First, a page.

...........................................................
----------------------------------------------------------------------
Ran 59 tests in 2.523s

OK
michele@ionic:~/Progetti/TurboGears/svn/turbogears/widgets$

that was easy. :P But probably I'm missing something?

comment:15 Changed 9 years ago by michele

The reason why errors are not getting lost is that we are merging them node by node, doing it at the end will lost everything because if some keys are nested dict they will endup to not being updated (like a dict with it's update method) but just replaced.

comment:16 Changed 9 years ago by alberto

Maybe I should write some tests for the tests too :D Why the fk do I want to validate a name as an Int()??

Anyway, I'm committing the fix plus a test that tests what I really wanted to test (test, test, test ;). That is, nested Schemas (not nested widgets with mixed validators, which isn't bad to test anyway....).

Haven't looked at the cause yet but seems like the error dict from the schema is not passed along but a Invalid instance is, should be easy to fix.

Regarding the merging without losing keys it's what I implemented with recursive_update() at a patch back at #577, I was doing it at every node which is a waste as if two parallel dicts are built we can merge the only once and at the end. im not sure this is needed yet as this problem hasn't arised yet, as I've said, there's something wrong besides this...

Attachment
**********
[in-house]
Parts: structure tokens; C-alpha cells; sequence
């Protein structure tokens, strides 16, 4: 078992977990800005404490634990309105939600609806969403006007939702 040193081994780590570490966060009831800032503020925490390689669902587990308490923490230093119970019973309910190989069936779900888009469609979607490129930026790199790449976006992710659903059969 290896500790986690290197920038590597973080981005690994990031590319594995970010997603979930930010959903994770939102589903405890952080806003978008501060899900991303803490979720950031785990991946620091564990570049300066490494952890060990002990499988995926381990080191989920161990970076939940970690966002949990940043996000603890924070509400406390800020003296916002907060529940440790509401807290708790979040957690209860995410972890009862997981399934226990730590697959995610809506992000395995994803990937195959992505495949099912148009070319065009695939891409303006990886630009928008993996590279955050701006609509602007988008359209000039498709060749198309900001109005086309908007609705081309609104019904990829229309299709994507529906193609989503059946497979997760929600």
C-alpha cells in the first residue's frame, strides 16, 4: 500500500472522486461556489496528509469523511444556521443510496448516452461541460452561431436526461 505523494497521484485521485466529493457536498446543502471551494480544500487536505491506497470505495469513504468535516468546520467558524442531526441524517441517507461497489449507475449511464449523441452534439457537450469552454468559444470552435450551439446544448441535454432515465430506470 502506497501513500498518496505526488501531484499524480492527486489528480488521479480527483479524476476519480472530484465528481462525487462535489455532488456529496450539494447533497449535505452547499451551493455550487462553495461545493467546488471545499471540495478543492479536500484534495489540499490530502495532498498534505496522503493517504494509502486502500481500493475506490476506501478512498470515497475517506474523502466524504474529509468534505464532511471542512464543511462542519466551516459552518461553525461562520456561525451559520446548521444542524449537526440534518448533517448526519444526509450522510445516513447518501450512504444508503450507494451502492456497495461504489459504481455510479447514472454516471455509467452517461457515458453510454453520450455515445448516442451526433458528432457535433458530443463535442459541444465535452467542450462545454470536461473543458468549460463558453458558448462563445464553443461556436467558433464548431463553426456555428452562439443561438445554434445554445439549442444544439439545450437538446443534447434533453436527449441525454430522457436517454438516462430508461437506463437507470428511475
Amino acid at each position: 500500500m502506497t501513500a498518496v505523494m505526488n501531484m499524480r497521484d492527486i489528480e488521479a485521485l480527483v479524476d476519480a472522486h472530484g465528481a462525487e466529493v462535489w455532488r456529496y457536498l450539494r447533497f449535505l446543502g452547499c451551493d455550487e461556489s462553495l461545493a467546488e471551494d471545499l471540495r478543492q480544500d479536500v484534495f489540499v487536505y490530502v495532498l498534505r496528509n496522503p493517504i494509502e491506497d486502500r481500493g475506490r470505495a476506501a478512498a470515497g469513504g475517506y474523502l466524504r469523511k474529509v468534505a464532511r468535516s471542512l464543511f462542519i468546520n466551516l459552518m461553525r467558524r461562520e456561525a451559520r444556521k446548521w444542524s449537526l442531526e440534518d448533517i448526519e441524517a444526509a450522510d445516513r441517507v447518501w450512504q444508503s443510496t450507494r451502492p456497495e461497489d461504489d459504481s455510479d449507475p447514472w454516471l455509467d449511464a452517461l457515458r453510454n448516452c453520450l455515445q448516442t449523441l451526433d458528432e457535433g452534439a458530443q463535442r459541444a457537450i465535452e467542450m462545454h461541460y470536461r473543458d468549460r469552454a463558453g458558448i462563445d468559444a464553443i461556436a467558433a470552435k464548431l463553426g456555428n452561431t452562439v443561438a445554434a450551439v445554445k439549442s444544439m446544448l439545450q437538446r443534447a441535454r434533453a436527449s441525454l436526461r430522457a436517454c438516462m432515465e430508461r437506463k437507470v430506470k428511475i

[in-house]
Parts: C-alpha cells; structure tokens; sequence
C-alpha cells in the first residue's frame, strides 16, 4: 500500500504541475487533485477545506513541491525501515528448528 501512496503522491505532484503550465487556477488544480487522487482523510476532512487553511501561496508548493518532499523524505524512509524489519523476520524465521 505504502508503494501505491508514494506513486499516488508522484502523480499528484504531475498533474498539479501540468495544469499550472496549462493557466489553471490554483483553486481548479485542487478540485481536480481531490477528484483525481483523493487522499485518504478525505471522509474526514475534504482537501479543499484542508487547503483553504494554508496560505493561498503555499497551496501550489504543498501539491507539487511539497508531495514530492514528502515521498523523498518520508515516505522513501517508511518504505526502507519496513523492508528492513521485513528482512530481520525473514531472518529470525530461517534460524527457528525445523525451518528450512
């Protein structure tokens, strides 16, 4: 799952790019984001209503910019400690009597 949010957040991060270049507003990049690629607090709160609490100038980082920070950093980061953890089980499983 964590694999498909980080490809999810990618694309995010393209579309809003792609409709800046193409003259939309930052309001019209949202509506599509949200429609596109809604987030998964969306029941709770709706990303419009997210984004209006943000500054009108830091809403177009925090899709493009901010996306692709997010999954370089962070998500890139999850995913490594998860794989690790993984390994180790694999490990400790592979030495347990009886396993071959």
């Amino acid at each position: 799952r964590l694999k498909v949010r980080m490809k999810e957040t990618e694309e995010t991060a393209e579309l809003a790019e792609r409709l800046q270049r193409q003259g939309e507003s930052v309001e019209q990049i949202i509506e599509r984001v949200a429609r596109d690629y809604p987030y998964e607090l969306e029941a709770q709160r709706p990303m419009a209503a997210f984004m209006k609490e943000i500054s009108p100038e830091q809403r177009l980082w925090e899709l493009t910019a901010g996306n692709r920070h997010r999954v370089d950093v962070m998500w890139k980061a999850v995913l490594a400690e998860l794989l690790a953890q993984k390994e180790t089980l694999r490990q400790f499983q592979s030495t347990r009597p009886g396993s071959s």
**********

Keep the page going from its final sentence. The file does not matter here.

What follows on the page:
BTW, maybe I'm pushing this too far... do really want to support nested schemas?? Maybe from a consistency POV yes, but from a real use-case POV? (I have none, personally)

comment:17 Changed 9 years ago by simon

Nested schemas can be usefull from reusability stand point. One can define some elemental schemas and than composes everything from that.

comment:18 Changed 9 years ago by alberto

I've committed at r847 some progress on this. It seems that nested error dicts from the widgets are effectively not merged with the nested dict from the schema... I had to build an adapter function to translate the error dict formencode.Schema returns from nested schemas to the one we're used to.

I've also seen that value dicts should be merged too.

Now the question is, how can we implement this in the most effective way? It would be a waste to recursively update at every node on the way back to the root as the the lower levels will be already updated. But we need to take into account too that nested schemas can be arbitrariliy nested.